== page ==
JavaScript #18 ~ Object

hjbaek91·2021년 7월 16일

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An object is also a type of data structure used for storing various data. In arrays, we find our data by referencing a specific position number in which the data is stored. In the long-run, this method can be very time-consuming when we don't know where to find our data. In objects, however, we can give names to our data by creating properties. With properties, we can find our data through property names. This relationship between properties and data is known as the key-value pair.

// array
const personArray = [
    2037 - 1991,
    ['Michael', 'Peter', 'Steven']
// --object (able to give names(key) to values)--
const person = { // for object, order doesn't matter)
    firstName: 'John',
    lastName: 'Smith',
    age: 2037 - 1991,
    job: 'teacher',
    friends: ['Michael', 'Peter', 'Steven']

In objects, we either use the dot notation or the bracket notation. The two methods have the same functionality of calling values within properties.

// dot notation
person.lastName // Smith
person["lastName"] // Smith

It is actually easier to use dot notations as they are more straight-forward. However, using bracket notations gives us more freedom and control over objects. With bracket notations, we can concatenate strings that have similar names and we could also call existing variables when we don't know which properties we are retrieving. In these cases, we omit the double apostrophe (" ") within the bracket.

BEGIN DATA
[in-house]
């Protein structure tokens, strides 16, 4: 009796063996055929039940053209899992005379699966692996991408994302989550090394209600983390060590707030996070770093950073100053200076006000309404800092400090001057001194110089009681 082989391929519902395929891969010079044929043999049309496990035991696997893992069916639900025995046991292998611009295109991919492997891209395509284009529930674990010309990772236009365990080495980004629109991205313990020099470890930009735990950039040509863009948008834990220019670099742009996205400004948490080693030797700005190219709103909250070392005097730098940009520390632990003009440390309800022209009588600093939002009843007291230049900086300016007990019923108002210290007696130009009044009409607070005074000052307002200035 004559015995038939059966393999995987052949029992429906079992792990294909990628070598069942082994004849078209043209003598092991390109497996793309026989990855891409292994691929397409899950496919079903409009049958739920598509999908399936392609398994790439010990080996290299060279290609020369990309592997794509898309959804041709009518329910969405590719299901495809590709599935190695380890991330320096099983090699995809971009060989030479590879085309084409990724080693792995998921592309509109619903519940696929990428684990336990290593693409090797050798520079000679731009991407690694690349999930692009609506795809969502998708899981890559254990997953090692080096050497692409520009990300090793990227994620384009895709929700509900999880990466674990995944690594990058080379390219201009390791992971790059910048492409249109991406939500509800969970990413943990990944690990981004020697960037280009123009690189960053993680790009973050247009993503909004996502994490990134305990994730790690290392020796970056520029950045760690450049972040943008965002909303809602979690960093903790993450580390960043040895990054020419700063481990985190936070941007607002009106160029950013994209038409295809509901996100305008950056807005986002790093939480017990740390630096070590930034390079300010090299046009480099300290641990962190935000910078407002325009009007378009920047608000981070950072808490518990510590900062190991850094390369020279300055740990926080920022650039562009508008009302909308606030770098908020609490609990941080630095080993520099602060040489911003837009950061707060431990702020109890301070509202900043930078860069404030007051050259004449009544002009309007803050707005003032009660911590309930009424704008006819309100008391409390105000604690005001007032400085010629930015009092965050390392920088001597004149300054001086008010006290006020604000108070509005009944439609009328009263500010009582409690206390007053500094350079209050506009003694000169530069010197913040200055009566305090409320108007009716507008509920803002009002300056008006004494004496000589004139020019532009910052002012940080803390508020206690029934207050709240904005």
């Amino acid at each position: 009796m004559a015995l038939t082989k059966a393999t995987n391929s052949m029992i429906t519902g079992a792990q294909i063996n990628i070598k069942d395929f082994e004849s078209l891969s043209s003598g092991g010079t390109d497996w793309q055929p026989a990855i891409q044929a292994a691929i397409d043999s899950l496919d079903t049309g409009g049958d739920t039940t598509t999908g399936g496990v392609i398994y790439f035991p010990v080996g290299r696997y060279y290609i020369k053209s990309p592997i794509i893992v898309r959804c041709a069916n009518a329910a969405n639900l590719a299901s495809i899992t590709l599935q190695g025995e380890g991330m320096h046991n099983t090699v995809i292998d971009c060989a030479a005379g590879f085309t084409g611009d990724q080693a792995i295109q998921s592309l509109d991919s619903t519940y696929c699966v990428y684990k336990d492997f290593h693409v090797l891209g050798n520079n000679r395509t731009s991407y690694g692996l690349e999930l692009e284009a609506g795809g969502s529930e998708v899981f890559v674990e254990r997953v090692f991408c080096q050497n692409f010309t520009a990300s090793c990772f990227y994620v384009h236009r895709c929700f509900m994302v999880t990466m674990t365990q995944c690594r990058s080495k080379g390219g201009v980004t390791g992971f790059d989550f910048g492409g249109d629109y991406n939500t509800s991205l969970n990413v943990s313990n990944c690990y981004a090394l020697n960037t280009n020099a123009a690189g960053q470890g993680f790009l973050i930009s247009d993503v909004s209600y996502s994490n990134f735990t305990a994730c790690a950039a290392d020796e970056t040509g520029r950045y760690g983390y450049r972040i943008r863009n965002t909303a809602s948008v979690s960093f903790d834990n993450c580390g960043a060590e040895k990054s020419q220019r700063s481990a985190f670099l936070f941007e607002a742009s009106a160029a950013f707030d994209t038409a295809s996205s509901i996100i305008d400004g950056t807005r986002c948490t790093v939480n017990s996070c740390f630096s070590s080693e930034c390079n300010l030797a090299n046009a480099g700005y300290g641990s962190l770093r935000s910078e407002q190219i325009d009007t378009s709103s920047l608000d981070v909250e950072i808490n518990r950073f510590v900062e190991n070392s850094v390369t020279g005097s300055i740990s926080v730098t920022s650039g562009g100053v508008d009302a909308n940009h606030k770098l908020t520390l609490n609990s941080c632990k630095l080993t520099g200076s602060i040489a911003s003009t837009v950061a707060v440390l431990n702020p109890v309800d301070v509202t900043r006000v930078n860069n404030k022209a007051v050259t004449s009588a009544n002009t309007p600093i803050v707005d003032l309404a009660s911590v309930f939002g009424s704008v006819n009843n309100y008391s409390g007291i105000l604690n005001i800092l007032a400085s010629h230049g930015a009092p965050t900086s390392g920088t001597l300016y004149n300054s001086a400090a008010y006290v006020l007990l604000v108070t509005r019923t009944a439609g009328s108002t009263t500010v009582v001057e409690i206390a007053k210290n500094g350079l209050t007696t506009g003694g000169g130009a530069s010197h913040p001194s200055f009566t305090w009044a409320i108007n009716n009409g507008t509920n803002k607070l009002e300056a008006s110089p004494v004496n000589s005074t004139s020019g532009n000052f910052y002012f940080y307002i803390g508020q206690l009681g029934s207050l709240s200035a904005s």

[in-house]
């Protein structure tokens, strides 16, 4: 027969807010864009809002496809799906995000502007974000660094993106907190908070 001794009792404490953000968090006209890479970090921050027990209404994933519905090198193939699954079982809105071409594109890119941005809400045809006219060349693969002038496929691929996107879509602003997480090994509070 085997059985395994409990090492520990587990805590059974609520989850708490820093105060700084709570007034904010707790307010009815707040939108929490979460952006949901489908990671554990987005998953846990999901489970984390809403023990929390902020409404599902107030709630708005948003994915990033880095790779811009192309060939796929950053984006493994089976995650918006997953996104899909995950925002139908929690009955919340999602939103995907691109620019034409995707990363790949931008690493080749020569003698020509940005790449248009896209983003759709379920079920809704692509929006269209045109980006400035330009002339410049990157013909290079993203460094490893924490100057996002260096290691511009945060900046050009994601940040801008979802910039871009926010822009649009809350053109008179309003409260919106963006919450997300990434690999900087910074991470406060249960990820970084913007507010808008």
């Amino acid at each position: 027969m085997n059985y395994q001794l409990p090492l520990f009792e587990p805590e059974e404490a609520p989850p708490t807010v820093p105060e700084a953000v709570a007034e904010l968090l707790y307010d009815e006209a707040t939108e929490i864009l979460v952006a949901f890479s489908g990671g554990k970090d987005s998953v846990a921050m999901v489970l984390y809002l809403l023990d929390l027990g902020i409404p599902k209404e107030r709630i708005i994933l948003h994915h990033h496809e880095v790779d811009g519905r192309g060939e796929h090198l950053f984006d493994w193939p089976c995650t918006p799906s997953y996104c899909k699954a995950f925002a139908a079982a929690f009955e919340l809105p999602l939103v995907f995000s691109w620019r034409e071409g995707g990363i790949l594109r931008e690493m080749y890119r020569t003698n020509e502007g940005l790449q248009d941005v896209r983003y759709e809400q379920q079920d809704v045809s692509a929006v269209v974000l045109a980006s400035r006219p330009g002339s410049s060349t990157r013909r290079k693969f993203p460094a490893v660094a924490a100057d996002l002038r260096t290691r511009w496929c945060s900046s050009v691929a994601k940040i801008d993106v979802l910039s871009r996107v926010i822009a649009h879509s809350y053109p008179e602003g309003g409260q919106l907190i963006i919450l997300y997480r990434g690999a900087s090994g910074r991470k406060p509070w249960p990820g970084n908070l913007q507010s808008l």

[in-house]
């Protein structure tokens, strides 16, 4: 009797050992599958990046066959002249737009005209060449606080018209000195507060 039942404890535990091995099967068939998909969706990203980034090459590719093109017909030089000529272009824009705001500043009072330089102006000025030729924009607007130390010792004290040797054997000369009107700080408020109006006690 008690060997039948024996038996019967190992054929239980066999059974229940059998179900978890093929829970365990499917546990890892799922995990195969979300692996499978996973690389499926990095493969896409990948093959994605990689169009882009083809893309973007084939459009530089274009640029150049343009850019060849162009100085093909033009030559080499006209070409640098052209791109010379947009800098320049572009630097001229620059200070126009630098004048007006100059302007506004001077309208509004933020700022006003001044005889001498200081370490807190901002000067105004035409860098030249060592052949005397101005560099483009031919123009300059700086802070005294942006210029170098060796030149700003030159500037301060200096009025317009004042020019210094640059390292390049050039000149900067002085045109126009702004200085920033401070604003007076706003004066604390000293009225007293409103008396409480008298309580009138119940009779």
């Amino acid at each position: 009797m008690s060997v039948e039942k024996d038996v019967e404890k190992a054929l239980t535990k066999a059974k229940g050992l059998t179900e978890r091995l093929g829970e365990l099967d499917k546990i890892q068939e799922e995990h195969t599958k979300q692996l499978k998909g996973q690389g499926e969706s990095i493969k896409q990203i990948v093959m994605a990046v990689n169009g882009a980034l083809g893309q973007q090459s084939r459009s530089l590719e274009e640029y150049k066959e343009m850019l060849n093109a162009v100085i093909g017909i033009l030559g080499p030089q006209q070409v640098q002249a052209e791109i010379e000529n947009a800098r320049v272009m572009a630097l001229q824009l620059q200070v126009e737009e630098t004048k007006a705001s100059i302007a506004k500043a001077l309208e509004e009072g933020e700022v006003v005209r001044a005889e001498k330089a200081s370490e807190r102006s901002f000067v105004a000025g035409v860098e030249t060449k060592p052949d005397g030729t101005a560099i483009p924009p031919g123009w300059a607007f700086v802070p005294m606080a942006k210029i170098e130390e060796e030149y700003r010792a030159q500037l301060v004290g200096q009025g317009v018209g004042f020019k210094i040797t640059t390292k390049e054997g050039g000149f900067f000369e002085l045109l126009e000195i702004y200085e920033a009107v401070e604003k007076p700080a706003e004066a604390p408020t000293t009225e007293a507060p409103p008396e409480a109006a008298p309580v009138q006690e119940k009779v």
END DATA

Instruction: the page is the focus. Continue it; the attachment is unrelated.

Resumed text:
Ex) object[property]

// Ex) (Retrieving properties by concatenating strings that have similar names)
const nameKey = "Name";
console.log(person["first" + nameKey]); // John
console.log(person["last" + nameKey]); // Smith
// Ex) (When we don't know which property we are retrieving)
const interestedIn = prompt(
  "What do you want to know about John? Choose between firstName, lastName, age, job, and friends"
if (person[interestedIn]) {
} else {
    "Wrong request! Choose between firstName, lastName, age, job, and friends"

We can also change existing values within object properties using either dot or bracket notation.

person.location = "United States";
person["twitter"] = "@johnsmith";
const person = {
    firstName: 'John',
    lastName: 'Smith',
    age: 2037 - 1991,
    job: 'teacher',
    friends: ['Michael', 'Peter', 'Steven']
  	location: 'United States',
  	twitter: '@johnsmith'
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